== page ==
Legend and PR have a way of steamrolling facts, and, boy, do the misperceptions about 1939’s two most famous films—GWTW and The Wizard of Oz—pile up. Yes, Selznick had to get a special dispensation from the production code folks to allow Clark Gable to say, “Frankly, my dear, I don’t give a damn.” No, it was not the first time “damn” ever appeared in a movie. (It’s not even the first time it appears in GWTW.) It may, however, be the first time it appeared in an American film (the British never thought much about using it) since the introduction of the production code in 1934.
The Wizard of Oz has spawned even more peculiar legends, especially concerning the film being in color. I doubt anyone thought it in 1939, but a great many people seem to believe it’s the first color film, which is ridiculous. Some even believe that the black and white or, more correctly, sepia tone opening was shot that way because color wasn’t available. (Since this betrays a basic lack of knowledge about how movies are generally not shot in sequence, one wonders how these folks reconcile the ending not being in color.) Technicolor had been around for 20 years or more in 1939, and three strip Technicolor—the process used in 1939—had been in existence since 1934. The first entire feature in the process was Rouben Mamoulian’s Becky Sharp in 1935. That 1939 audiences didn’t remember that 1938’s The Adventures of Robin Hood had been in Technicolor—along with several other 1938 films and three earlier 1939 releases—is pretty far-fetched.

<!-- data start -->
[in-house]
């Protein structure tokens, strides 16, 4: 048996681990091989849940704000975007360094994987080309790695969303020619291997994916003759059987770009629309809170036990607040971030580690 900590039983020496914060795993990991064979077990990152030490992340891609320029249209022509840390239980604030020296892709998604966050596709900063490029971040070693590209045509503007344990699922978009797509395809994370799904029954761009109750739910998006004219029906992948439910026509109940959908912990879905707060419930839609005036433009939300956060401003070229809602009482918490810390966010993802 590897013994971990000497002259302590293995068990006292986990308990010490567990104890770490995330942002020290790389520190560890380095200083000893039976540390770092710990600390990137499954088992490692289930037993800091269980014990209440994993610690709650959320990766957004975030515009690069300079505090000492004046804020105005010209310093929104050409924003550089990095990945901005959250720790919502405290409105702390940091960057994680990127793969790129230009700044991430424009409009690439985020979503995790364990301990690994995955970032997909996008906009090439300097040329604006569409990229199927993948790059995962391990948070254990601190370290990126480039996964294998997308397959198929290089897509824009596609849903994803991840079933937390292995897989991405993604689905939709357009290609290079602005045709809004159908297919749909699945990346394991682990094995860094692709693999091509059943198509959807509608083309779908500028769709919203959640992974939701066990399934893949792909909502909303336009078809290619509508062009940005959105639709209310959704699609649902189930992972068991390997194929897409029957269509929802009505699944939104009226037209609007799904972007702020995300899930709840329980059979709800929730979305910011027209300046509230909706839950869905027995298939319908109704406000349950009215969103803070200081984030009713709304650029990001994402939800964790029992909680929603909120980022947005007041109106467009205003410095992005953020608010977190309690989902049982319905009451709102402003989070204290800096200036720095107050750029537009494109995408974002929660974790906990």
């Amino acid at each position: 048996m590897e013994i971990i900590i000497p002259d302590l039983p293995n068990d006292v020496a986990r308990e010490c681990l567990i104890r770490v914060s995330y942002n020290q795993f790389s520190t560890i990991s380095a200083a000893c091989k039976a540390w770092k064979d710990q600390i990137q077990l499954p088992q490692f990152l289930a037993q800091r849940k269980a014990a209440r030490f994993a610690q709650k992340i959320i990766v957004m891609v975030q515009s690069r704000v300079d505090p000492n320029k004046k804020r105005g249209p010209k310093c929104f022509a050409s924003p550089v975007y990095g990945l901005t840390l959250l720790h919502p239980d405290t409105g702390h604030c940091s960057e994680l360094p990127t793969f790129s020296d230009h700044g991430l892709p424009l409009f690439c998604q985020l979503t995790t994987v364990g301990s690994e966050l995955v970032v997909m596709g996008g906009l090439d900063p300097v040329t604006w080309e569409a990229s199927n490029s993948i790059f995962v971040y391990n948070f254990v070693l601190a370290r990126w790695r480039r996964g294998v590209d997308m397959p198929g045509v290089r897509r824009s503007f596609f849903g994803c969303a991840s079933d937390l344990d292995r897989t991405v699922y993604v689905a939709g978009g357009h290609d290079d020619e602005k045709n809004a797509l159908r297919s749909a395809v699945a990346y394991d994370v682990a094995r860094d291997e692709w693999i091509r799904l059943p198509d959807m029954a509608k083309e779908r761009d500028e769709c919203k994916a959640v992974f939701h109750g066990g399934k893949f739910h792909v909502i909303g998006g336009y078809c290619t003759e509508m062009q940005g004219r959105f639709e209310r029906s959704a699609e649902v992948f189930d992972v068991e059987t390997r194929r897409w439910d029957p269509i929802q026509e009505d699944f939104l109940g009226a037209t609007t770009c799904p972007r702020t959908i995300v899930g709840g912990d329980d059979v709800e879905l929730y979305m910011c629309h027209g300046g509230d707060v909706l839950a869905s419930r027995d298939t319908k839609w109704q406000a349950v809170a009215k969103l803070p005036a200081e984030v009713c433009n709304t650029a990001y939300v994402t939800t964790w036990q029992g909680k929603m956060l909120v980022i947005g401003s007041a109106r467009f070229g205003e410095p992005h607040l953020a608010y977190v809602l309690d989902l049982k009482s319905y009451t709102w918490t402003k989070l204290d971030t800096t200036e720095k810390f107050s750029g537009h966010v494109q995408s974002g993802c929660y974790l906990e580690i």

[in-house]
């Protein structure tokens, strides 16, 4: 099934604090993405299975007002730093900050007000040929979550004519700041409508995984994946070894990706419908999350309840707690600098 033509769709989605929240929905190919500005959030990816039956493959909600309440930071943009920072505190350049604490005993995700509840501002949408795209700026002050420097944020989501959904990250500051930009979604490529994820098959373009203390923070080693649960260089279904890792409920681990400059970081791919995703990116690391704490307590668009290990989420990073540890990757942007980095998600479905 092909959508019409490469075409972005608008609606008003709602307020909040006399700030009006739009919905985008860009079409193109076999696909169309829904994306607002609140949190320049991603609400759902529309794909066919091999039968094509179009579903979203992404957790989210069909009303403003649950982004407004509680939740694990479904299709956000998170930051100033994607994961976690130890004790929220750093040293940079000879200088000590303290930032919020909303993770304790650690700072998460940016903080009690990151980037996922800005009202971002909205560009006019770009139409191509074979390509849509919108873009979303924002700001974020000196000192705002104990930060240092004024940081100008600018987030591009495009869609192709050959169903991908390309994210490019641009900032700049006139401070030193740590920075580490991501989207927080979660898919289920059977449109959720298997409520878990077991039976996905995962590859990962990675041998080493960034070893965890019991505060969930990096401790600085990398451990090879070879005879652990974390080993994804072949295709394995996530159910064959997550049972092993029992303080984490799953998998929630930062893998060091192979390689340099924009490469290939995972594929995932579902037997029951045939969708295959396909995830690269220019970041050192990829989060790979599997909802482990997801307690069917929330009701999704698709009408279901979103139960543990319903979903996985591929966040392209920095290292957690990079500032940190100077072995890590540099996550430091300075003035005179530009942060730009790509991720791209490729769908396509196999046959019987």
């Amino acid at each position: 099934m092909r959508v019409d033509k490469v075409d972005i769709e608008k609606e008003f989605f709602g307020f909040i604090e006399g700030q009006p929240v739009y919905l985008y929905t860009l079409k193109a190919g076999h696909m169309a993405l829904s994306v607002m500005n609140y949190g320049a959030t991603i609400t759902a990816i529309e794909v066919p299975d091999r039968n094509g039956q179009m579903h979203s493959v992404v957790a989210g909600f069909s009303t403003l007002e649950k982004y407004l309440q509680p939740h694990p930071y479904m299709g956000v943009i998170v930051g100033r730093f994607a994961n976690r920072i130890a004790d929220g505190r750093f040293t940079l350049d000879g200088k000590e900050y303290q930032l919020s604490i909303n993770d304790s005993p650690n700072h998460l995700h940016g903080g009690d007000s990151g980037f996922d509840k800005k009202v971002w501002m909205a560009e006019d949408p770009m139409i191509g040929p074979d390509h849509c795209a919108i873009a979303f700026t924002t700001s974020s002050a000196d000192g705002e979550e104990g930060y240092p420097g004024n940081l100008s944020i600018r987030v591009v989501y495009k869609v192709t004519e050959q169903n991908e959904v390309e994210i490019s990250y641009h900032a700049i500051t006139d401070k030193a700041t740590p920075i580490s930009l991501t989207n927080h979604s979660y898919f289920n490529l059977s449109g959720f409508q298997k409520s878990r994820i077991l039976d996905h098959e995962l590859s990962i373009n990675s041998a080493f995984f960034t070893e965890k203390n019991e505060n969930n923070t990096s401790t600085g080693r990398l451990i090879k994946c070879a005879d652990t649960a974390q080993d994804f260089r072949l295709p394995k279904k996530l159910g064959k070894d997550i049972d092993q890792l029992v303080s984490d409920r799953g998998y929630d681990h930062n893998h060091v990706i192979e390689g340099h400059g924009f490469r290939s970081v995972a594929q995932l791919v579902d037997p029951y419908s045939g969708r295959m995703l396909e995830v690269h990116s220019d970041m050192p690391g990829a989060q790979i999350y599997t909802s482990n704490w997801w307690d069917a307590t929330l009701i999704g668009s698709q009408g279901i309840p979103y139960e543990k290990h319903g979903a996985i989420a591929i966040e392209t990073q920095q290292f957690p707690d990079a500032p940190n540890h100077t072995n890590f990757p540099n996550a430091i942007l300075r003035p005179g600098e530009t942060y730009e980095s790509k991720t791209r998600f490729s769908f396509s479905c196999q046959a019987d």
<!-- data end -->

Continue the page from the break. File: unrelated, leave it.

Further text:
When looked at in more objective terms, 1939 was less the best year for movies than it was the slickest year for corporate-minded, committee-produced movies. They’re good movies, but by and large they’re more what might be called “product” than anything else. The fact that the two biggest titles are signed by Victor Fleming, but have significant parts that had nothing to do with Fleming, attests to that. In fact, Fleming was nowhere around when perhaps the most famous thing in The Wizard of Oz was shot—Judy Garland singing “Over the Rainbow.” The sequence was directed by King Vidor. What you have isn’t Victor Fleming’s The Wizard of Oz, it’s MGM’s The Wizard of Oz.